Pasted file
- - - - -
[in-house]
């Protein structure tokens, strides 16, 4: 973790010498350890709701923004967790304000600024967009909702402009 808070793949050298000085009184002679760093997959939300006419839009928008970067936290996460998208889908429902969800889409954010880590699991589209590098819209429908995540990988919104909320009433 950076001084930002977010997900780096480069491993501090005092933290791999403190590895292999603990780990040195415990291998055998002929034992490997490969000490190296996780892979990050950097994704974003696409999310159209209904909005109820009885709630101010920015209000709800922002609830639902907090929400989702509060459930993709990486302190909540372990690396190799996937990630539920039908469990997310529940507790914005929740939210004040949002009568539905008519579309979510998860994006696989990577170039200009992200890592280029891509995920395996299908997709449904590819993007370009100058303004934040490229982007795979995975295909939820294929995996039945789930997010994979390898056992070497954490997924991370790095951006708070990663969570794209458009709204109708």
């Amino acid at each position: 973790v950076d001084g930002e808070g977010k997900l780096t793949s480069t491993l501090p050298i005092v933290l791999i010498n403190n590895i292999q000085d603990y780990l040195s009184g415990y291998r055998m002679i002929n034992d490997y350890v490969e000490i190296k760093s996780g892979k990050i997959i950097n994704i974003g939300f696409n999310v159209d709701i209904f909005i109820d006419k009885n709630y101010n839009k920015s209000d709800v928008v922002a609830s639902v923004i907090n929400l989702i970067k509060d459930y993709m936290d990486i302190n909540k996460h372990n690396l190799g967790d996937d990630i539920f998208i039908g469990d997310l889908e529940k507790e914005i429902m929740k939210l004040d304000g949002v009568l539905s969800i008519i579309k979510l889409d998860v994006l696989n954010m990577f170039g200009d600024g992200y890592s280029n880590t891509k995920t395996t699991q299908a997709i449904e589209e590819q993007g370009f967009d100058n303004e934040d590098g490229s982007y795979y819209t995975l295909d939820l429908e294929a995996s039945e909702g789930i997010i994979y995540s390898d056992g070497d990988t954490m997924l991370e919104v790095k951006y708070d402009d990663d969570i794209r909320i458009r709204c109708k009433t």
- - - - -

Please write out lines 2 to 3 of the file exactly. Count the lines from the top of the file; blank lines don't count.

């Protein structure tokens, strides 16, 4: 973790010498350890709701923004967790304000600024967009909702402009 808070793949050298000085009184002679760093997959939300006419839009928008970067936290996460998208889908429902969800889409954010880590699991589209590098819209429908995540990988919104909320009433 950076001084930002977010997900780096480069491993501090005092933290791999403190590895292999603990780990040195415990291998055998002929034992490997490969000490190296996780892979990050950097994704974003696409999310159209209904909005109820009885709630101010920015209000709800922002609830639902907090929400989702509060459930993709990486302190909540372990690396190799996937990630539920039908469990997310529940507790914005929740939210004040949002009568539905008519579309979510998860994006696989990577170039200009992200890592280029891509995920395996299908997709449904590819993007370009100058303004934040490229982007795979995975295909939820294929995996039945789930997010994979390898056992070497954490997924991370790095951006708070990663969570794209458009709204109708």
């Amino acid at each position: 973790v950076d001084g930002e808070g977010k997900l780096t793949s480069t491993l501090p050298i005092v933290l791999i010498n403190n590895i292999q000085d603990y780990l040195s009184g415990y291998r055998m002679i002929n034992d490997y350890v490969e000490i190296k760093s996780g892979k990050i997959i950097n994704i974003g939300f696409n999310v159209d709701i209904f909005i109820d006419k009885n709630y101010n839009k920015s209000d709800v928008v922002a609830s639902v923004i907090n929400l989702i970067k509060d459930y993709m936290d990486i302190n909540k996460h372990n690396l190799g967790d996937d990630i539920f998208i039908g469990d997310l889908e529940k507790e914005i429902m929740k939210l004040d304000g949002v009568l539905s969800i008519i579309k979510l889409d998860v994006l696989n954010m990577f170039g200009d600024g992200y890592s280029n880590t891509k995920t395996t699991q299908a997709i449904e589209e590819q993007g370009f967009d100058n303004e934040d590098g490229s982007y795979y819209t995975l295909d939820l429908e294929a995996s039945e909702g789930i997010i994979y995540s390898d056992g070497d990988t954490m997924l991370e919104v790095k951006y708070d402009d990663d969570i794209r909320i458009r709204c109708k009433t």